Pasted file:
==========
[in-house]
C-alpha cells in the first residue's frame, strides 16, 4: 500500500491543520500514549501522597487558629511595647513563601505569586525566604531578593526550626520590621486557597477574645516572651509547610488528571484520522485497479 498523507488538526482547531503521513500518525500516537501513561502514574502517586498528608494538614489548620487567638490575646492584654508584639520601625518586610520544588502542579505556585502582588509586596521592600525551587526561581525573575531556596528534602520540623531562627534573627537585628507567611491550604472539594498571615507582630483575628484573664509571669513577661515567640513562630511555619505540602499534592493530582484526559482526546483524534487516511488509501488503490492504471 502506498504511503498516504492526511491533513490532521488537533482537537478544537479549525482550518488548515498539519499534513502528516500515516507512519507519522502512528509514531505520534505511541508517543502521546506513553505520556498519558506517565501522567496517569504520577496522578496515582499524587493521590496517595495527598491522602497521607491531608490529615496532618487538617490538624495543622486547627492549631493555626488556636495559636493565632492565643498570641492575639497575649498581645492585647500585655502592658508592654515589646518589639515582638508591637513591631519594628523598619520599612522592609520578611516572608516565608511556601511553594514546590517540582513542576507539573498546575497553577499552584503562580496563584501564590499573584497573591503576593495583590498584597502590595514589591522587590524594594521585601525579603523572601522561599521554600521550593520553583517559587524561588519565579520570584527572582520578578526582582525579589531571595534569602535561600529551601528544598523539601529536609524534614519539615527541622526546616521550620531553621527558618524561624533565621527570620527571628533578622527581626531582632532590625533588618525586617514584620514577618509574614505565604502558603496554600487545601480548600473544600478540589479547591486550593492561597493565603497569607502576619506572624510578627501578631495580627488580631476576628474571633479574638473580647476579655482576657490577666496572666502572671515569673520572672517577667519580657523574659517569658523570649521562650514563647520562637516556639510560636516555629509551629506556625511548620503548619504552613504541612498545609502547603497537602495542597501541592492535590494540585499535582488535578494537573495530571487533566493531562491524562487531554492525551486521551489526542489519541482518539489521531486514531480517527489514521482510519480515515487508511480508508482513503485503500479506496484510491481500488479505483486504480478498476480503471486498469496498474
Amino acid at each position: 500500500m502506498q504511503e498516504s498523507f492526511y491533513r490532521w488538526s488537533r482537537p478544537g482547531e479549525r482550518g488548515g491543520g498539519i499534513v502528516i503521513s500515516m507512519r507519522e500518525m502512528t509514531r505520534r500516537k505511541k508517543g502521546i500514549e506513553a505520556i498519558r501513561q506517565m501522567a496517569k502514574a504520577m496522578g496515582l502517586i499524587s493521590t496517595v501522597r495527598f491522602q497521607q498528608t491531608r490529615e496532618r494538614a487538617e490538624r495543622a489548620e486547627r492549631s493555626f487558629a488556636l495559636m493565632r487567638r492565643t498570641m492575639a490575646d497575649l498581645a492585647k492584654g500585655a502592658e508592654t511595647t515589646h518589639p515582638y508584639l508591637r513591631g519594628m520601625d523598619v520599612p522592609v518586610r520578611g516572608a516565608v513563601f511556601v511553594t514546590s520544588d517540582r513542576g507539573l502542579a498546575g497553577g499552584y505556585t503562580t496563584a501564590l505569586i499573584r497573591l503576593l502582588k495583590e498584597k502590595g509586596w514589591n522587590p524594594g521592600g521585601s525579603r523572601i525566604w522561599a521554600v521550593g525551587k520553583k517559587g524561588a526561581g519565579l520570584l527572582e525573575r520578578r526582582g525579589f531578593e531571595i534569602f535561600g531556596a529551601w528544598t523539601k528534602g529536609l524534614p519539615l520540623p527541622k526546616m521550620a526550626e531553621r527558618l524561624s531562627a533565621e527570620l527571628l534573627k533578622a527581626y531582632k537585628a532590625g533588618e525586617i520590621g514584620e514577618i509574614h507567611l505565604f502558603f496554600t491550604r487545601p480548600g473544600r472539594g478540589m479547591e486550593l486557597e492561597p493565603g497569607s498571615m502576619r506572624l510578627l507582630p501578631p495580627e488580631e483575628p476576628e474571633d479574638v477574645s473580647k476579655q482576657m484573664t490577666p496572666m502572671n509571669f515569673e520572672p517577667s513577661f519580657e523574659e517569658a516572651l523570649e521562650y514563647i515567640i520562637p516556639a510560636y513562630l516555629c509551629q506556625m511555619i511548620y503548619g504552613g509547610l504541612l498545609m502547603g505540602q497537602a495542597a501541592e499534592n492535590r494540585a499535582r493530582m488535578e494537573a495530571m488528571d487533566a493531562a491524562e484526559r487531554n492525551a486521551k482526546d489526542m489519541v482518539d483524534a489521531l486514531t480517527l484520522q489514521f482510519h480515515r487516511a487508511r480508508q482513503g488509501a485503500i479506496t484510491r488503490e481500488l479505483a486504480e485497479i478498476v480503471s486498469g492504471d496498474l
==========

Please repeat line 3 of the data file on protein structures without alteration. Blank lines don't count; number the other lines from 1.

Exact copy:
Amino acid at each position: 500500500m502506498q504511503e498516504s498523507f492526511y491533513r490532521w488538526s488537533r482537537p478544537g482547531e479549525r482550518g488548515g491543520g498539519i499534513v502528516i503521513s500515516m507512519r507519522e500518525m502512528t509514531r505520534r500516537k505511541k508517543g502521546i500514549e506513553a505520556i498519558r501513561q506517565m501522567a496517569k502514574a504520577m496522578g496515582l502517586i499524587s493521590t496517595v501522597r495527598f491522602q497521607q498528608t491531608r490529615e496532618r494538614a487538617e490538624r495543622a489548620e486547627r492549631s493555626f487558629a488556636l495559636m493565632r487567638r492565643t498570641m492575639a490575646d497575649l498581645a492585647k492584654g500585655a502592658e508592654t511595647t515589646h518589639p515582638y508584639l508591637r513591631g519594628m520601625d523598619v520599612p522592609v518586610r520578611g516572608a516565608v513563601f511556601v511553594t514546590s520544588d517540582r513542576g507539573l502542579a498546575g497553577g499552584y505556585t503562580t496563584a501564590l505569586i499573584r497573591l503576593l502582588k495583590e498584597k502590595g509586596w514589591n522587590p524594594g521592600g521585601s525579603r523572601i525566604w522561599a521554600v521550593g525551587k520553583k517559587g524561588a526561581g519565579l520570584l527572582e525573575r520578578r526582582g525579589f531578593e531571595i534569602f535561600g531556596a529551601w528544598t523539601k528534602g529536609l524534614p519539615l520540623p527541622k526546616m521550620a526550626e531553621r527558618l524561624s531562627a533565621e527570620l527571628l534573627k533578622a527581626y531582632k537585628a532590625g533588618e525586617i520590621g514584620e514577618i509574614h507567611l505565604f502558603f496554600t491550604r487545601p480548600g473544600r472539594g478540589m479547591e486550593l486557597e492561597p493565603g497569607s498571615m502576619r506572624l510578627l507582630p501578631p495580627e488580631e483575628p476576628e474571633d479574638v477574645s473580647k476579655q482576657m484573664t490577666p496572666m502572671n509571669f515569673e520572672p517577667s513577661f519580657e523574659e517569658a516572651l523570649e521562650y514563647i515567640i520562637p516556639a510560636y513562630l516555629c509551629q506556625m511555619i511548620y503548619g504552613g509547610l504541612l498545609m502547603g505540602q497537602a495542597a501541592e499534592n492535590r494540585a499535582r493530582m488535578e494537573a495530571m488528571d487533566a493531562a491524562e484526559r487531554n492525551a486521551k482526546d489526542m489519541v482518539d483524534a489521531l486514531t480517527l484520522q489514521f482510519h480515515r487516511a487508511r480508508q482513503g488509501a485503500i479506496t484510491r488503490e481500488l479505483a486504480e485497479i478498476v480503471s486498469g492504471d496498474l